Improv for Thanksgiving
Are you concerned about how your Thanksgiving holiday will unfold if you are to spend it with someone who has dementia? Many families worry how to respond to relatives who confuse them with their parents, or who don’t know where they are. Interestingly, the techniques used by actors working in improvisational theatre may be very helpful to you.
Many people perceive improv as theatre with no rules and no boundaries. In fact, there are strict rules that are key to a successful improv production, and those same rules could help you connect with your family members with dementia.
Rule #1: Yes!
The first rule of improv is to respond to any statement made by the other actor with “Yes!” The “yes” affirms that you have heard the person, and validates the appropriateness of that person’s response. For people living with dementia who often want to be in a different time or place, they frequently hear “no” to their requests. By starting your response with “yes!”, you signal support, validation and hope. And that type of response adheres to a key concept in dementia caregiving: “Don’t argue with the patient.”
Rule #2: And
The second rule of improv is to follow the “yes!” with “and”. If someone tells you that they want to go home, and you say “yes”, but with no follow-up, the conversation goes nowhere. The “yes” becomes a “no.” Similarly, if you answer “yes,” and your next word is “but,” the combination of words is likely to turn the “yes” into a “no.”
When you follow the “yes!” with “and,” you move the conversation forward. It allows you to either build on what the person has said or to take it in a different direction. For example, if someone says he wants to go home, you can respond:
“Yes, and tell me about your home;” or
“Yes, and tell me who will be there;” or
“Yes, and let’s pick out some books to bring along;” or
“Yes, and I was just getting ready to have some tea, let’s have some before we do anything else.”
If your loved one is susceptible to hallucinations, and says there are clowns in the corner, you can respond:
“Yes, and I like the new costumes they are wearing today;” or
“Yes, and the one on the right is a great juggler;” or
“Yes, and they are saying that it is time for us to help set the table.”
Rule #3: Don’t Ask Questions
The third rule of improv is don’t ask questions. For actors, the rule is intended to prevent one actor from having to do all the creative work. For caregivers, the rule avoids putting stress on the patients, who may think that they are supposed to know the answers to any question. Set up the dialogue so that there is no expected answer. By taking away the stress of finding the “correct” answer, actors have found that both parties are able to allow their imaginations to take off and to engage in fanciful, yet deeply meaningful exchanges.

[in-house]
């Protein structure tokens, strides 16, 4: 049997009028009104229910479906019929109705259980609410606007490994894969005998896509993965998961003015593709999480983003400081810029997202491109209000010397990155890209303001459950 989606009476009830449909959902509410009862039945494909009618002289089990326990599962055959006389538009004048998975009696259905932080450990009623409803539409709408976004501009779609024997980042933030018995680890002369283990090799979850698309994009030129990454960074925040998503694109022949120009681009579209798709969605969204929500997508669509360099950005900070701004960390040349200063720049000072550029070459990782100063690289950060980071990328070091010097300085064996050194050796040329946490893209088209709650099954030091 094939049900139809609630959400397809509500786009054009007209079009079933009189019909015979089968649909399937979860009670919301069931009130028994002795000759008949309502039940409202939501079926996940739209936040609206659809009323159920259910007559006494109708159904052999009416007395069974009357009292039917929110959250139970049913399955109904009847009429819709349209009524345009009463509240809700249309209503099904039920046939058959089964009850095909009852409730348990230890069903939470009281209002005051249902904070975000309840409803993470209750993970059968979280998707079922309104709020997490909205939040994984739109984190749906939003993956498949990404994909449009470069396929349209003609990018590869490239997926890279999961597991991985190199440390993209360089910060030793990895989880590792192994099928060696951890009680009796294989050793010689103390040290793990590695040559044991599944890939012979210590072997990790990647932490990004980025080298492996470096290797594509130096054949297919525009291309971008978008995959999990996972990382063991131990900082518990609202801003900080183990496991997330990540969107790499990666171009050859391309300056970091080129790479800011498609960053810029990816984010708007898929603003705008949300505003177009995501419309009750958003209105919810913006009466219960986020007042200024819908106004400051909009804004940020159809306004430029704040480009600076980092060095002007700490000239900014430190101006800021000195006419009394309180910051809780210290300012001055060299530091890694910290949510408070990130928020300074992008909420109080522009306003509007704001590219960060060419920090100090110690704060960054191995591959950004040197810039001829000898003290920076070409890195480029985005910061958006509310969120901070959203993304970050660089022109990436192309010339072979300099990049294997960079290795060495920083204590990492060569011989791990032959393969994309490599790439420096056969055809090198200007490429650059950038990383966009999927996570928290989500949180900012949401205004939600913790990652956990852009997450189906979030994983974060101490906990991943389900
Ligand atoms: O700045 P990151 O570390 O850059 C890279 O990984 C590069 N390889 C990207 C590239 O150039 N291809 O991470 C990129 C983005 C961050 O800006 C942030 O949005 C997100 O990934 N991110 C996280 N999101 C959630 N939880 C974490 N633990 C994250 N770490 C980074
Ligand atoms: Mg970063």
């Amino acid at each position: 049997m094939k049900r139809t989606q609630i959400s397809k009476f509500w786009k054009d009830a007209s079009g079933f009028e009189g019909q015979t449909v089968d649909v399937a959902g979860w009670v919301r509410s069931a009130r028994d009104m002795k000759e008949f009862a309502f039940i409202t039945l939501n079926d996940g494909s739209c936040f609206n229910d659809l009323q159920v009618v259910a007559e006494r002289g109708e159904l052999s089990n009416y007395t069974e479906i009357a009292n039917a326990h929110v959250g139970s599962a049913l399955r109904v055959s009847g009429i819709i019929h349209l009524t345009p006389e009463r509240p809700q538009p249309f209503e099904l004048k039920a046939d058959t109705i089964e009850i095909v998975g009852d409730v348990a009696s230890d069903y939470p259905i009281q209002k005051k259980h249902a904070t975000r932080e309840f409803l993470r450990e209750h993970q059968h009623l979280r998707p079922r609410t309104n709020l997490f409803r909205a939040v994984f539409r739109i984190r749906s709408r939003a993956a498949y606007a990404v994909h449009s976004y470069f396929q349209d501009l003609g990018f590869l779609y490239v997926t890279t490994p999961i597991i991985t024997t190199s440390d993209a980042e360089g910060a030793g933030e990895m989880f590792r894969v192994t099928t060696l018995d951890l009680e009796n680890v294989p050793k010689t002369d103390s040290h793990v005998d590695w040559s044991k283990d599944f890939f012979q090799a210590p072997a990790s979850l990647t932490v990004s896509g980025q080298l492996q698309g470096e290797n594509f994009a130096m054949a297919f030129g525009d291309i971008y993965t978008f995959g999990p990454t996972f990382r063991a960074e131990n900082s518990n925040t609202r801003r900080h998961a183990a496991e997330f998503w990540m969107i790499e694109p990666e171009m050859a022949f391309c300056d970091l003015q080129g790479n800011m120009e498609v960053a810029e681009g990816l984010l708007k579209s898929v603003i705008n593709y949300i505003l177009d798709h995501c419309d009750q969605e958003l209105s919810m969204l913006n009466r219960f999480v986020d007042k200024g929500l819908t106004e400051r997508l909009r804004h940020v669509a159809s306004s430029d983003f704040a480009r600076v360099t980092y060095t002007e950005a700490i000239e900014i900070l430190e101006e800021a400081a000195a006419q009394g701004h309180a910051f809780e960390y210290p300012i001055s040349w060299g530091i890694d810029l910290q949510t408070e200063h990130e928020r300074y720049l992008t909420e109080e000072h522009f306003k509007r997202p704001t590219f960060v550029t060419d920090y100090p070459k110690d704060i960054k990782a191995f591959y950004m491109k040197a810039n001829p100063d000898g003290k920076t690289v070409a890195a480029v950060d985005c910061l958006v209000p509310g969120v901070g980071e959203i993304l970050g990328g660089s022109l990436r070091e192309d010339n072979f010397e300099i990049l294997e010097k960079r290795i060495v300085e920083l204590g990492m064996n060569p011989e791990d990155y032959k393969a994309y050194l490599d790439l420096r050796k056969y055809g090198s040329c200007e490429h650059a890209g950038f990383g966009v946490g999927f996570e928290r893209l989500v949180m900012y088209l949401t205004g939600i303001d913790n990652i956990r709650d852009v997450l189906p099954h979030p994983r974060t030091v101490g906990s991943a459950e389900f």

Why the Improv Approach Meets the Needs of those with Dementia
A good improv performance is the result of people who are committed to being totally “in the moment.” They are focused on what the others are saying, actively listening to them and imaging and sharing their vision. People who are suffering from dementia and whose communication skills are weak need people to give them this type of full attention.
Improv actors have to accept what the other actors are saying as true. By adopting this mind set, caregivers are able to share the reality as perceived by their loved ones. Whether it is understanding the longing to be in a different place or with people long gone, or agreeing to seeing things that don’t actually exist, caregivers are able to fully join the world inhabited by their loved one and support them.
There are no wrong answers in improv. There are no lines to memorize; there is no predetermined plot. When you adopt an improv approach, you can let loose your imagination and sense of whimsy, and find new ways to share and engage with those with dementia.
For A Fuller Understanding
Many who study improv adopt it as a life philosophy for themselves. Those who want to know more about improvisation may enjoy Improv Wisdom by Patricia Ryan Madson, a former theatre professor at Stanford University. Bossy Pants, Tina Fey’s best selling book, contains a concise and humorous description of improv, which is excerpted in this blog piece. This American Life, the PRI radio show, did a segment on improv and dementia care last summer. The piece clearly lays out the wonderfully playful exchanges that can be had using improv.
Improv actors have discovered that using improv techniques with their family members with dementia can create unique bonds and unlock loved one’s remaining abilities and emotions that are otherwise hard to access. As you gather for Thanksgiving this year, consider using improv techniques. You may just find that you will have an amazing production, er- holiday.